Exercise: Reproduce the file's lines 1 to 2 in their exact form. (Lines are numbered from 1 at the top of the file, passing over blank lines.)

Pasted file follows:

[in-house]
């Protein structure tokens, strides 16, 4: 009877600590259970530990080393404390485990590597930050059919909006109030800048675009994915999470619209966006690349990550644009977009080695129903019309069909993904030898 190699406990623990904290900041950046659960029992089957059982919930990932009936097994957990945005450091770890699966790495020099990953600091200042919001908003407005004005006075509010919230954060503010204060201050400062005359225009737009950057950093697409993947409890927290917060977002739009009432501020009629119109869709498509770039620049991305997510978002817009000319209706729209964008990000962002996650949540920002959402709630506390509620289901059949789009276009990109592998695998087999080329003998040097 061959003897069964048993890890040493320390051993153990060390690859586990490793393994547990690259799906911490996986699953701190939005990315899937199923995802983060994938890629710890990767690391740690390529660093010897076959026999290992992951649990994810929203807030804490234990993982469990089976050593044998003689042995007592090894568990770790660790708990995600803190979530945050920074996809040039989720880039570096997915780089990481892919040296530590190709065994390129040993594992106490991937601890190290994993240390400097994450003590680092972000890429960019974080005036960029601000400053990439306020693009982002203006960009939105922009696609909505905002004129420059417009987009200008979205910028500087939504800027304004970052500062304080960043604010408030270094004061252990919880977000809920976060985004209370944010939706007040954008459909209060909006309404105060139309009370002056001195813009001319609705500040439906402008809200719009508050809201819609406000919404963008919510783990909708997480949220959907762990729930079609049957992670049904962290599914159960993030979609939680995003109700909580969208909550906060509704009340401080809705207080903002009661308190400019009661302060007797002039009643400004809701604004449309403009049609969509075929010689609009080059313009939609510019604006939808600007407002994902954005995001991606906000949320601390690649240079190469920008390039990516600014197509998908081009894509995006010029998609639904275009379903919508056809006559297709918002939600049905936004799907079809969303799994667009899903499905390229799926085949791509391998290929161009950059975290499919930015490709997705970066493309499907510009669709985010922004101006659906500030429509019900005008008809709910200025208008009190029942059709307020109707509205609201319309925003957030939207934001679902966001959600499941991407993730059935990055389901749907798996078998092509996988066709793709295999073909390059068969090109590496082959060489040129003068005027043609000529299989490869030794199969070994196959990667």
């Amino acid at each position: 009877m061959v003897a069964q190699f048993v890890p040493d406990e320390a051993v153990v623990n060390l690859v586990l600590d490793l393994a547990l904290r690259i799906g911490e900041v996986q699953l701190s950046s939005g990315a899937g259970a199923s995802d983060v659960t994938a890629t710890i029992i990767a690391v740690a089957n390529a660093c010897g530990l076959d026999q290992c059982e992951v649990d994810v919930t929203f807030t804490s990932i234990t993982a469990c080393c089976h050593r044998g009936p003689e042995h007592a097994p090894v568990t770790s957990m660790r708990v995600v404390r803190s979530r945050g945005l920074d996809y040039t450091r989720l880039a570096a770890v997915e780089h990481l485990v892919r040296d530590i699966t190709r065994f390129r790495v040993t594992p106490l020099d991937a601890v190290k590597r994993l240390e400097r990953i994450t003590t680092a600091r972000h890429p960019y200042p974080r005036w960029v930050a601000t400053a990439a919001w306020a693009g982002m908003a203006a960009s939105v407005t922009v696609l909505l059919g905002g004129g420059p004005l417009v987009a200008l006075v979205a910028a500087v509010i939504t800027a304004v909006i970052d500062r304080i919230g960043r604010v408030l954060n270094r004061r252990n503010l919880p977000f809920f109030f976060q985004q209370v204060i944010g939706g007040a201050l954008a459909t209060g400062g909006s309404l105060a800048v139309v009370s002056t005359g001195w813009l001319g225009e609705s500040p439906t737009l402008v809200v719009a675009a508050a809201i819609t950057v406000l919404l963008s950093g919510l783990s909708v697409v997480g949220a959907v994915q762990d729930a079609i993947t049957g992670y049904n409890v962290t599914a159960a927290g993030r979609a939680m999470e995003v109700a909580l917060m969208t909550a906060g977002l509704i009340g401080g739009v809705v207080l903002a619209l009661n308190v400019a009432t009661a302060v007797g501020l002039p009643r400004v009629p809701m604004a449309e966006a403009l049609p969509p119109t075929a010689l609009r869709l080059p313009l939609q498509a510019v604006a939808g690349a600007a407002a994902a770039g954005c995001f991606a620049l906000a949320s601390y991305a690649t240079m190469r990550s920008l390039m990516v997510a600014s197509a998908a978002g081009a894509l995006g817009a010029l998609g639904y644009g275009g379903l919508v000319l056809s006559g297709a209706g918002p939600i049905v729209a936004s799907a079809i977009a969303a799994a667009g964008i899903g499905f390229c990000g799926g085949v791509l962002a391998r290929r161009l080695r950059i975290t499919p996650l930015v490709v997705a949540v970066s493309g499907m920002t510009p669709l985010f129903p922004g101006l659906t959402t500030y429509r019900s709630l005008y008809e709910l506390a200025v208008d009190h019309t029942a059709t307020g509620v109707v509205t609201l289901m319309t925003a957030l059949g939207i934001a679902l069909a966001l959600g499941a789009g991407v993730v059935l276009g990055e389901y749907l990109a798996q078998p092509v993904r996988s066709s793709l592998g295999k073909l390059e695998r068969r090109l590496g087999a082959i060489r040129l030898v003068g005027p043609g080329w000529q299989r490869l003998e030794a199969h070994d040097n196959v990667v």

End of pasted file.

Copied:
[in-house]
């Protein structure tokens, strides 16, 4: 009877600590259970530990080393404390485990590597930050059919909006109030800048675009994915999470619209966006690349990550644009977009080695129903019309069909993904030898 190699406990623990904290900041950046659960029992089957059982919930990932009936097994957990945005450091770890699966790495020099990953600091200042919001908003407005004005006075509010919230954060503010204060201050400062005359225009737009950057950093697409993947409890927290917060977002739009009432501020009629119109869709498509770039620049991305997510978002817009000319209706729209964008990000962002996650949540920002959402709630506390509620289901059949789009276009990109592998695998087999080329003998040097 061959003897069964048993890890040493320390051993153990060390690859586990490793393994547990690259799906911490996986699953701190939005990315899937199923995802983060994938890629710890990767690391740690390529660093010897076959026999290992992951649990994810929203807030804490234990993982469990089976050593044998003689042995007592090894568990770790660790708990995600803190979530945050920074996809040039989720880039570096997915780089990481892919040296530590190709065994390129040993594992106490991937601890190290994993240390400097994450003590680092972000890429960019974080005036960029601000400053990439306020693009982002203006960009939105922009696609909505905002004129420059417009987009200008979205910028500087939504800027304004970052500062304080960043604010408030270094004061252990919880977000809920976060985004209370944010939706007040954008459909209060909006309404105060139309009370002056001195813009001319609705500040439906402008809200719009508050809201819609406000919404963008919510783990909708997480949220959907762990729930079609049957992670049904962290599914159960993030979609939680995003109700909580969208909550906060509704009340401080809705207080903002009661308190400019009661302060007797002039009643400004809701604004449309403009049609969509075929010689609009080059313009939609510019604006939808600007407002994902954005995001991606906000949320601390690649240079190469920008390039990516600014197509998908081009894509995006010029998609639904275009379903919508056809006559297709918002939600049905936004799907079809969303799994667009899903499905390229799926085949791509391998290929161009950059975290499919930015490709997705970066493309499907510009669709985010922004101006659906500030429509019900005008008809709910200025208008009190029942059709307020109707509205609201319309925003957030939207934001679902966001959600499941991407993730059935990055389901749907798996078998092509996988066709793709295999073909390059068969090109590496082959060489040129003068005027043609000529299989490869030794199969070994196959990667």